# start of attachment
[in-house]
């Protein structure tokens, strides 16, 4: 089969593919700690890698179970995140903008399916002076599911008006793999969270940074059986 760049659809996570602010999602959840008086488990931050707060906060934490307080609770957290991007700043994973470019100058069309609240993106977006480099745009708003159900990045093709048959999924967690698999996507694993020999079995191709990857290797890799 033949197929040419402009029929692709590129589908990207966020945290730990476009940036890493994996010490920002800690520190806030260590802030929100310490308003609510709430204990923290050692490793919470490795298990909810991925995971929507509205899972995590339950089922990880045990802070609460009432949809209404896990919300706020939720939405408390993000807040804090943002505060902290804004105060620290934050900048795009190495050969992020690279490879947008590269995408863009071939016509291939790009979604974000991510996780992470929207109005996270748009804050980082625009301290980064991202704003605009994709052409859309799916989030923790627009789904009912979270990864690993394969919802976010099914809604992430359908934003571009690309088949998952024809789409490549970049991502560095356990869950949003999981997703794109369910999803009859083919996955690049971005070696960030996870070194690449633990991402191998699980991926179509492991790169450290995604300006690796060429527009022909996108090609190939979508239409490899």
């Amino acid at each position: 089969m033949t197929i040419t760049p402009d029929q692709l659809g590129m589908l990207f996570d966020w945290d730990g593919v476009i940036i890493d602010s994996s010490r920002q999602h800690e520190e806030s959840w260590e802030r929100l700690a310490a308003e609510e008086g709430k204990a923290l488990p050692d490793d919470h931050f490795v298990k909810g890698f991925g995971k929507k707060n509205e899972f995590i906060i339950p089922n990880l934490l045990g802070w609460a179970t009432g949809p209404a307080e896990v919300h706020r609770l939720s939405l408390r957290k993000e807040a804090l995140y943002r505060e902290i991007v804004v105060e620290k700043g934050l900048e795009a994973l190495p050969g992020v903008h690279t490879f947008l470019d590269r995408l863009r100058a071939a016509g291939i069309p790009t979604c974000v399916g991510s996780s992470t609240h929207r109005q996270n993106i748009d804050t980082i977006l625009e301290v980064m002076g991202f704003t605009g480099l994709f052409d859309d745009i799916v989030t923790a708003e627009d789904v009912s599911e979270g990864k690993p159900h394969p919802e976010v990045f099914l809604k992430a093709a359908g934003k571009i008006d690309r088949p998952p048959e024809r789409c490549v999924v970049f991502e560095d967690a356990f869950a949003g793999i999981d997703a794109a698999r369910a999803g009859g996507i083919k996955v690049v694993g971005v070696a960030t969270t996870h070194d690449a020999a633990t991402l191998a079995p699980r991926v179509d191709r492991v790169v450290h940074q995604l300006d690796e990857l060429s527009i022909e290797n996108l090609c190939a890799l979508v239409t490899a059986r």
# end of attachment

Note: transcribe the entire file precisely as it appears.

[in-house]
């Protein structure tokens, strides 16, 4: 089969593919700690890698179970995140903008399916002076599911008006793999969270940074059986 760049659809996570602010999602959840008086488990931050707060906060934490307080609770957290991007700043994973470019100058069309609240993106977006480099745009708003159900990045093709048959999924967690698999996507694993020999079995191709990857290797890799 033949197929040419402009029929692709590129589908990207966020945290730990476009940036890493994996010490920002800690520190806030260590802030929100310490308003609510709430204990923290050692490793919470490795298990909810991925995971929507509205899972995590339950089922990880045990802070609460009432949809209404896990919300706020939720939405408390993000807040804090943002505060902290804004105060620290934050900048795009190495050969992020690279490879947008590269995408863009071939016509291939790009979604974000991510996780992470929207109005996270748009804050980082625009301290980064991202704003605009994709052409859309799916989030923790627009789904009912979270990864690993394969919802976010099914809604992430359908934003571009690309088949998952024809789409490549970049991502560095356990869950949003999981997703794109369910999803009859083919996955690049971005070696960030996870070194690449633990991402191998699980991926179509492991790169450290995604300006690796060429527009022909996108090609190939979508239409490899």
């Amino acid at each position: 089969m033949t197929i040419t760049p402009d029929q692709l659809g590129m589908l990207f996570d966020w945290d730990g593919v476009i940036i890493d602010s994996s010490r920002q999602h800690e520190e806030s959840w260590e802030r929100l700690a310490a308003e609510e008086g709430k204990a923290l488990p050692d490793d919470h931050f490795v298990k909810g890698f991925g995971k929507k707060n509205e899972f995590i906060i339950p089922n990880l934490l045990g802070w609460a179970t009432g949809p209404a307080e896990v919300h706020r609770l939720s939405l408390r957290k993000e807040a804090l995140y943002r505060e902290i991007v804004v105060e620290k700043g934050l900048e795009a994973l190495p050969g992020v903008h690279t490879f947008l470019d590269r995408l863009r100058a071939a016509g291939i069309p790009t979604c974000v399916g991510s996780s992470t609240h929207r109005q996270n993106i748009d804050t980082i977006l625009e301290v980064m002076g991202f704003t605009g480099l994709f052409d859309d745009i799916v989030t923790a708003e627009d789904v009912s599911e979270g990864k690993p159900h394969p919802e976010v990045f099914l809604k992430a093709a359908g934003k571009i008006d690309r088949p998952p048959e024809r789409c490549v999924v970049f991502e560095d967690a356990f869950a949003g793999i999981d997703a794109a698999r369910a999803g009859g996507i083919k996955v690049v694993g971005v070696a960030t969270t996870h070194d690449a020999a633990t991402l191998a079995p699980r991926v179509d191709r492991v790169v450290h940074q995604l300006d690796e990857l060429s527009i022909e290797n996108l090609c190939a890799l979508v239409t490899a059986r």